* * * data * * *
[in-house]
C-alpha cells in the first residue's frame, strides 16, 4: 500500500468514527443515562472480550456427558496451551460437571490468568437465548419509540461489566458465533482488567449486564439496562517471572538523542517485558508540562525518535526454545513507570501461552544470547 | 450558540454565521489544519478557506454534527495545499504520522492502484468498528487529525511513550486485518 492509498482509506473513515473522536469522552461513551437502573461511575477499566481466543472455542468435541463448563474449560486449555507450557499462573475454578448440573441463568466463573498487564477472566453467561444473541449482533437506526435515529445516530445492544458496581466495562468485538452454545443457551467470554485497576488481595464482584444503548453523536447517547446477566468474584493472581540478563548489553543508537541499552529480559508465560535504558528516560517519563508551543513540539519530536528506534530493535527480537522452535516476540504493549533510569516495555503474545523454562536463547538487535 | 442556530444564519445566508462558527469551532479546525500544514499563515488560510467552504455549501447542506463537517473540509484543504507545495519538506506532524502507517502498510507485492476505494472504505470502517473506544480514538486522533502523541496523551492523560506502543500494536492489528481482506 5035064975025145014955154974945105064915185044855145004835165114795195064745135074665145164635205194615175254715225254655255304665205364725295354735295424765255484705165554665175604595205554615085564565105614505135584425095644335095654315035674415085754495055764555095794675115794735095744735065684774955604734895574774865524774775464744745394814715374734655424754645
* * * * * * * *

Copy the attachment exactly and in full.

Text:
[in-house]
C-alpha cells in the first residue's frame, strides 16, 4: 500500500468514527443515562472480550456427558496451551460437571490468568437465548419509540461489566458465533482488567449486564439496562517471572538523542517485558508540562525518535526454545513507570501461552544470547 | 450558540454565521489544519478557506454534527495545499504520522492502484468498528487529525511513550486485518 492509498482509506473513515473522536469522552461513551437502573461511575477499566481466543472455542468435541463448563474449560486449555507450557499462573475454578448440573441463568466463573498487564477472566453467561444473541449482533437506526435515529445516530445492544458496581466495562468485538452454545443457551467470554485497576488481595464482584444503548453523536447517547446477566468474584493472581540478563548489553543508537541499552529480559508465560535504558528516560517519563508551543513540539519530536528506534530493535527480537522452535516476540504493549533510569516495555503474545523454562536463547538487535 | 442556530444564519445566508462558527469551532479546525500544514499563515488560510467552504455549501447542506463537517473540509484543504507545495519538506506532524502507517502498510507485492476505494472504505470502517473506544480514538486522533502523541496523551492523560506502543500494536492489528481482506 5035064975025145014955154974945105064915185044855145004835165114795195064745135074665145164635205194615175254715225254655255304665205364725295354735295424765255484705165554665175604595205554615085564565105614505135584425095644335095654315035674415085754495055764555095794675115794735095744735065684774955604734895574774865524774775464744745394814715374734655424754645